Soon after the novel coronavirus outbreak, China shared the sequence of the genetic material of Sars-CoV-2 (covid-19) that could pave the way for developing a vaccine for covid-19. Dr. Sanjay Mehendale, member of National Biopharma Mission’s scientific advisory group on covid-19 research and co-chair of clinical trials network group said it was realized that Sars-CoV-2 (Covid-19) shares 79% of its genetic material with the coronavirus responsible for Sars, and 50% with the coronavirus responsible for Mers.
“The biotechnology company, Moderna made a big progress on covid-19 vaccine because they had done a lot of work on Mers vaccine earlier. A fast-track approach using the platform developed for Mers vaccines was used. Moderna’s covid-19 vaccine is already in Phase I human trial as of last week," said Mehendale who maintained that vaccine development otherwise has always been a tough and arduous task, typically requiring 10 to 15 years.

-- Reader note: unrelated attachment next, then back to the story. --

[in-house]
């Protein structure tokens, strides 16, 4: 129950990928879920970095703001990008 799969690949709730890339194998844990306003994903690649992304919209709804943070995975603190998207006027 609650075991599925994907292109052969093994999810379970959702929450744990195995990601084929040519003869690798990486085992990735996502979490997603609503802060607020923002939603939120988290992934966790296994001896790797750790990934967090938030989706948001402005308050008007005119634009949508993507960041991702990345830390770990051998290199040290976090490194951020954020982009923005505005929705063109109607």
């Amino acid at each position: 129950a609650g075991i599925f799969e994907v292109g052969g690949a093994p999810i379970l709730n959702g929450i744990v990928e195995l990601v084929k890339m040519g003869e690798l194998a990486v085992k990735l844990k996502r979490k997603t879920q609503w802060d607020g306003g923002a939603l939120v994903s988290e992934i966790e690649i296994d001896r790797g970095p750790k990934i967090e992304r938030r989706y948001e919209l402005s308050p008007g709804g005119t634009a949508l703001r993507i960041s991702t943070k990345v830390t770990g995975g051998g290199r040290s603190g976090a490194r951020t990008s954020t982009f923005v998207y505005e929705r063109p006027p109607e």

The covid-19 vaccine also seems to follow the path of Ebola vaccine, the pandemic caused by Ebola virus first identified in 1976 with a fatality rate of 50%. The vaccine for Ebola was developed during the West Africa Ebola epidemic of 2014-2016, during which more than 11,000 people died. The vaccine was used under an “expanded access" protocol within a year of development in the Democratic Republic of Congo before regulatory approvals. On 12 November 2019, WHO prequalified an Ebola vaccine. This is the fastest vaccine prequalification process ever conducted by WHO by reviewing safety and efficacy data as the information became available and participating in evaluation process by European regulators (EMA).
“During Ebola, we approved the usage of vaccines even under human trials to be used in patients due to the high mortality rate," said Thacker. A senior DGCI official said considering the damage caused by covid-19, even Phase-1 vaccines, showing some efficacy can be approved either in India or from any other country like the Ebola vaccine.